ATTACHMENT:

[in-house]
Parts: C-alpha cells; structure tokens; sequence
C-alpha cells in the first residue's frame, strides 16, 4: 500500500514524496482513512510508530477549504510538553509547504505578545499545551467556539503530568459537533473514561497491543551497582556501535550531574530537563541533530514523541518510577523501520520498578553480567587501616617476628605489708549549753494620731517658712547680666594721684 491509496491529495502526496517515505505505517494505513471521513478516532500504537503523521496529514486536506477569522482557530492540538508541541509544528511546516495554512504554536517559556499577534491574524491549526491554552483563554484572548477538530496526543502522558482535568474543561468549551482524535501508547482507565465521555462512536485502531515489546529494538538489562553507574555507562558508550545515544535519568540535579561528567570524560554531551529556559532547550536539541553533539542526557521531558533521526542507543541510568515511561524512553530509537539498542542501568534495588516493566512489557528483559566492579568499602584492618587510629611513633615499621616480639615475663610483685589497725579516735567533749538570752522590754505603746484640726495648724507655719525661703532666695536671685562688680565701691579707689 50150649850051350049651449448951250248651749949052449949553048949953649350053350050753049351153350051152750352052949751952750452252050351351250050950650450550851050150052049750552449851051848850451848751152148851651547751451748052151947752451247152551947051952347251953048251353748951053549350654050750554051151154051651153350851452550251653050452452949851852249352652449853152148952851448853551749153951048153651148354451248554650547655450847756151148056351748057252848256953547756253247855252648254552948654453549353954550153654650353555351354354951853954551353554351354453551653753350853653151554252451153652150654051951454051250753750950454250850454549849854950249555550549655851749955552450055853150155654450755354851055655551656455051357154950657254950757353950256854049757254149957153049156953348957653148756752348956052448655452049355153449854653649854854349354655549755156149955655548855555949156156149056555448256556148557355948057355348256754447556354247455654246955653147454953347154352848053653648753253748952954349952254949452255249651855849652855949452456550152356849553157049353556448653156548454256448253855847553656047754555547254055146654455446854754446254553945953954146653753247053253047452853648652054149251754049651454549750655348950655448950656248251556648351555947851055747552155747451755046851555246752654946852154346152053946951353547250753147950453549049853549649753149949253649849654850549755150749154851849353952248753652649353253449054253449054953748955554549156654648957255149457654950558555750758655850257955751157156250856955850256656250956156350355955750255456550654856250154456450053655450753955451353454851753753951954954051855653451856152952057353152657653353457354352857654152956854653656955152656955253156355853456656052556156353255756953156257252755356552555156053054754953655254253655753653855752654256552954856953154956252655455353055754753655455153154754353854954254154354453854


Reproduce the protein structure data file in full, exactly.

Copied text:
[in-house]
Parts: C-alpha cells; structure tokens; sequence
C-alpha cells in the first residue's frame, strides 16, 4: 500500500514524496482513512510508530477549504510538553509547504505578545499545551467556539503530568459537533473514561497491543551497582556501535550531574530537563541533530514523541518510577523501520520498578553480567587501616617476628605489708549549753494620731517658712547680666594721684 491509496491529495502526496517515505505505517494505513471521513478516532500504537503523521496529514486536506477569522482557530492540538508541541509544528511546516495554512504554536517559556499577534491574524491549526491554552483563554484572548477538530496526543502522558482535568474543561468549551482524535501508547482507565465521555462512536485502531515489546529494538538489562553507574555507562558508550545515544535519568540535579561528567570524560554531551529556559532547550536539541553533539542526557521531558533521526542507543541510568515511561524512553530509537539498542542501568534495588516493566512489557528483559566492579568499602584492618587510629611513633615499621616480639615475663610483685589497725579516735567533749538570752522590754505603746484640726495648724507655719525661703532666695536671685562688680565701691579707689 50150649850051350049651449448951250248651749949052449949553048949953649350053350050753049351153350051152750352052949751952750452252050351351250050950650450550851050150052049750552449851051848850451848751152148851651547751451748052151947752451247152551947051952347251953048251353748951053549350654050750554051151154051651153350851452550251653050452452949851852249352652449853152148952851448853551749153951048153651148354451248554650547655450847756151148056351748057252848256953547756253247855252648254552948654453549353954550153654650353555351354354951853954551353554351354453551653753350853653151554252451153652150654051951454051250753750950454250850454549849854950249555550549655851749955552450055853150155654450755354851055655551656455051357154950657254950757353950256854049757254149957153049156953348957653148756752348956052448655452049355153449854653649854854349354655549755156149955655548855555949156156149056555448256556148557355948057355348256754447556354247455654246955653147454953347154352848053653648753253748952954349952254949452255249651855849652855949452456550152356849553157049353556448653156548454256448253855847553656047754555547254055146654455446854754446254553945953954146653753247053253047452853648652054149251754049651454549750655348950655448950656248251556648351555947851055747552155747451755046851555246752654946852154346152053946951353547250753147950453549049853549649753149949253649849654850549755150749154851849353952248753652649353253449054253449054953748955554549156654648957255149457654950558555750758655850257955751157156250856955850256656250956156350355955750255456550654856250154456450053655450753955451353454851753753951954954051855653451856152952057353152657653353457354352857654152956854653656955152656955253156355853456656052556156353255756953156257252755356552555156053054754953655254253655753653855752654256552954856953154956252655455353055754753655455153154754353854954254154354453854